Six legal questions every start-up needs to think about

A digital media startup, like any new business, needs to cover its bases and be smart when it comes to the law. We look at why this is so important and what legal groundwork you need to put in place so that your business can focus on what it does best.

Elna Schutz
Jun 14 · 4 min read
Thomas Reisenberger from Legalese maps out key legal areas for startups.

Thomas Reisenberger is a legal adviser at Legalese, a South African creative legal agency specialising in startups and the creative and tech fields. While they do not litigate cases in court like a traditional law firm, Legalese focuses on making legal services understandable and accessible for creatives, such as by using reasonable fixed price billing. Reisenberger recently spoke to jamlab accelerator teams about common pitfalls in the process and what legal structures to put into place.

It may be tempting to think you can avoid using a lawyer as a startup, or only bring one in once you encounter problems. Reisenberger says, “one of the misnomers and misunderstandings in the industry is that we need to save up so much money, wait so long, and find the right contacts until we can start the legal process.”

This approach may be well-intentioned but can cause significant problems later on. Reisenberger gives the example of a digital startup that was about to launch their product when they sought legal advice and realised that their business model had a significant legal requirement that they had not planned for and were not able to easily fulfill.

However, thinking about the law early on in the process does not necessarily make it more expensive or inaccessible for smaller startups. Reisenberger explains that while “you must work within the recognised legal frameworks,” such as drawing up contracts and shareholders’ agreements, startups can do a lot of the initial decision making themselves.

In fact, this can be very important, because it means that you are informed and in control of all legal aspects of your business. “What happens is that a lot of companies defer the knowledge that the company itself is supposed to know, to other people, and when something goes wrong, they don’t know what to do,” says Reisenberger. For instance, if you do not have the right documents in place, you will have to rely heavily on lawyers when there are internal disputes or problems with service providers.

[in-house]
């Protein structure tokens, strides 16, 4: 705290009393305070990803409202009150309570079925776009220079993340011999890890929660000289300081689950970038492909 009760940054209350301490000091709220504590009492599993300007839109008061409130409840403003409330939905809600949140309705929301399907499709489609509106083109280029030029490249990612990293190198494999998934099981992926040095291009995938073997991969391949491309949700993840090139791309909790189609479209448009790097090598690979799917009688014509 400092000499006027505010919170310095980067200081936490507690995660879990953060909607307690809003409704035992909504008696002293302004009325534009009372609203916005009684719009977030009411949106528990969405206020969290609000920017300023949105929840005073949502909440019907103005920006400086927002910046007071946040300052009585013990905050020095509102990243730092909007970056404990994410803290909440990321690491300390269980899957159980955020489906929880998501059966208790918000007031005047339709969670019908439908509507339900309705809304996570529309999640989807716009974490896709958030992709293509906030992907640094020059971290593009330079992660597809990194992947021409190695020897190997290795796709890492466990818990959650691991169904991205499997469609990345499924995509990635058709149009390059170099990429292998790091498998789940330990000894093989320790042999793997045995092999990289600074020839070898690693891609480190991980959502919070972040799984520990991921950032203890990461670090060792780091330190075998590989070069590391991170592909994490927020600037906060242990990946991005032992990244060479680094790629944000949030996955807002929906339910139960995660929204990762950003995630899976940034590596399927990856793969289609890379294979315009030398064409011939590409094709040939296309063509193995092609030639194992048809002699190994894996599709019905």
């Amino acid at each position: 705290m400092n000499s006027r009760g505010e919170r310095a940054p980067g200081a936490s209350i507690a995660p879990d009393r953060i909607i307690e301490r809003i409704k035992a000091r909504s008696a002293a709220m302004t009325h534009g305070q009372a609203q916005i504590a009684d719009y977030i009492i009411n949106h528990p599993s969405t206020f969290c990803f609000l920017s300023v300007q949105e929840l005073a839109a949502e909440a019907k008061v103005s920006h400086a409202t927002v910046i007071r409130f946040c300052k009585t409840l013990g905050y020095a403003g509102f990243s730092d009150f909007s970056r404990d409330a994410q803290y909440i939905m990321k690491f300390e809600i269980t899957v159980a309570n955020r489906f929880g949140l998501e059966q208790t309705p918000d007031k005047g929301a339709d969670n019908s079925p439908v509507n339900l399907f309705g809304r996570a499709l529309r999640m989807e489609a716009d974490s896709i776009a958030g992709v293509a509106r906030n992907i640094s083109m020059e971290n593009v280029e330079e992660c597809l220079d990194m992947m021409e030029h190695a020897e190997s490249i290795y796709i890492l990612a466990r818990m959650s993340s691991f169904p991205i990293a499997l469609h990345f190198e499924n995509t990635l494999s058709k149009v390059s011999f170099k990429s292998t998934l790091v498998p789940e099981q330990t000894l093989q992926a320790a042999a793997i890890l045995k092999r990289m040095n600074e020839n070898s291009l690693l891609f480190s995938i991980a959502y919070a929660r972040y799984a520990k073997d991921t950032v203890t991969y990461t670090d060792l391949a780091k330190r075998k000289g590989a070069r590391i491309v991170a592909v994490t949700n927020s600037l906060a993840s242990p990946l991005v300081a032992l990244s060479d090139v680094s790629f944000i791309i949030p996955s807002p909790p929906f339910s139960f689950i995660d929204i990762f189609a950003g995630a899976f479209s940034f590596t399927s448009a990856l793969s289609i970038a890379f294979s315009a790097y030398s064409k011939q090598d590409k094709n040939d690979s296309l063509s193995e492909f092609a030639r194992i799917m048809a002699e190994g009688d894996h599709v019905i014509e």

If your startup does not have a large initial capital, Reisenberger recommends turning to incubators and professional associations for help or seeking out free initial consultations and sources of information. Once you have been able to understand and decide the direction your company will need to take, you should then pay for consultations to make sure your structures are legally sound. This will hopefully avoid legal problems in the future.

While every startup will have different legal requirements, some considerations are the same. Reisenberger lists six key areas that answer the question of ‘how does my entity engage with the rest of the world and itself?”.

Firstly, startups need to protect their intellectual property, through the use of copyrights, trademarks, patents and more. Reisenberger explains that there are laws, such as the copyright act, governing tangible products in real life, such as a printed newspaper. You should match up the various parts of your business to the laws, asking “‘where does it fit and accordingly what are my rights?” However, he warns that this functions very differently online and there needs to be an intellectual property policy on your website.

Another important aspect is choosing the correct basic business structure, such as a Sole Proprietor, NPO or (Pty) Ltd., and understanding the requirements of each. You also need to understand the laws concerning tax and compliance that apply to you.

Fourthly, all of your startup’s professional relationships need to be formalised in some way, either orally or ideally in a written contract. Reisenberger splits this into four categories, namely customers, internal staff and shareholders, service providers and authorities. He recommends mapping this out in detail for your specific business, so that “if anything goes wrong, you go back to the documents.”

You also need to consider personal information and privacy, which in South Africa is primarily influenced by the Protection of Personal Information Act (POPI) among others. Lastly, depending on your business, there may be international or foreign law that applies to you, especially if you may plan to do business across borders.

Understanding all of the legal aspects of your company may seem daunting, but if set up early and properly, this will be the foundation of your company running smoothly and avoiding conflicts.

jamlab

The JAMLAB Newsletter is produced by Wits Journalism. The Journalism and Media Lab, Tshimologong Digitial Innovation Precinct, Johannesburg supports innovators to bring new information, new ideas and new conversations to new audiences in Africa.

Elna Schutz

Written by

jamlab

jamlab

The JAMLAB Newsletter is produced by Wits Journalism. The Journalism and Media Lab, Tshimologong Digitial Innovation Precinct, Johannesburg supports innovators to bring new information, new ideas and new conversations to new audiences in Africa.